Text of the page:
By Greg Piper at The College Fix
Giving University of Oklahoma President David Boren a run for his money, Bucknell University President John Bravman summarily expelled three students for using racially offensive language on their campus radio show, as The College Fix reported.
Bravman has suggested more students could get in trouble simply for being in the room, according to The Bucknellian.
Students at the Pennsylvania school have voiced their outrage over the broadcast, with one telling the paper: “The lack of color on this campus has not only become overwhelming, it has become uncomfortable. It has become unsafe.”
Now the Foundation for Individual Rights in Education is demanding Bucknell turn over the transcript from the radio show so those remarks can be seen in context.
In a letter to Bravman Tuesday, FIRE Policy Research Director Samantha Harris cast strong doubt that immediate expulsion was necessary for “the physical safety” of the campus:
The university must be fully transparent about the circumstances under which it invokes this [safety and well-being] clause, so that Bucknell students have the opportunity to understand what types of behaviors might lead to their summary expulsion from the university.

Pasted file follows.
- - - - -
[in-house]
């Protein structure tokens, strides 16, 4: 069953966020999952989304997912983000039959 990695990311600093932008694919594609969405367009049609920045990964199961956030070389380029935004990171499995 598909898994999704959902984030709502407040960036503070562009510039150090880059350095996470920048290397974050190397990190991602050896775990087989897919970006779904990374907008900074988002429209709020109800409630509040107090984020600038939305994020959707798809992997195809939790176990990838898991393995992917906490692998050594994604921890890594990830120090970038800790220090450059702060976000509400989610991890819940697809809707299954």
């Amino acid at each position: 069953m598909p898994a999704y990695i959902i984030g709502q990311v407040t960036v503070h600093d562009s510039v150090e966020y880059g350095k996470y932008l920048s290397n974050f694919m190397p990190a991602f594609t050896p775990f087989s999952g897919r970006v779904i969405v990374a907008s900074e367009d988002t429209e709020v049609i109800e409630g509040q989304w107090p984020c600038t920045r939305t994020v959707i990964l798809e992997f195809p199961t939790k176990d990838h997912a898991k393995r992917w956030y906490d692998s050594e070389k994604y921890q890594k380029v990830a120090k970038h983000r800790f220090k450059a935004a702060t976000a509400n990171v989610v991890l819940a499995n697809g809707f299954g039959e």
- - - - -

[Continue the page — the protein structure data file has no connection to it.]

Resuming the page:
Unfortunately, Bucknell’s actions in this case have not been transparent at all. The university has not released the radio broadcast or its transcript. Rather, the university has provided the media with a few words from the broadcast and has asked the public to simply trust that these words alone merited immediate expulsion. Indeed, Bucknell spokesman Andy Hirsch told the Associated Press that “the context doesn’t really matter once you see what was said.”
However, unless Bucknell is prepared to state that its students have no free speech or due process rights and can be summarily expelled for engaging in what would, off campus, be constitutionally protected speech, context absolutely does matter. It is only context that can tell us whether words and phrases such as “black people should be dead” and “lynch ‘em” constituted an actual threat against the lives of African-American students or constituted, for example, a satirical reference to the recent actions of fraternity brothers at the University of Oklahoma.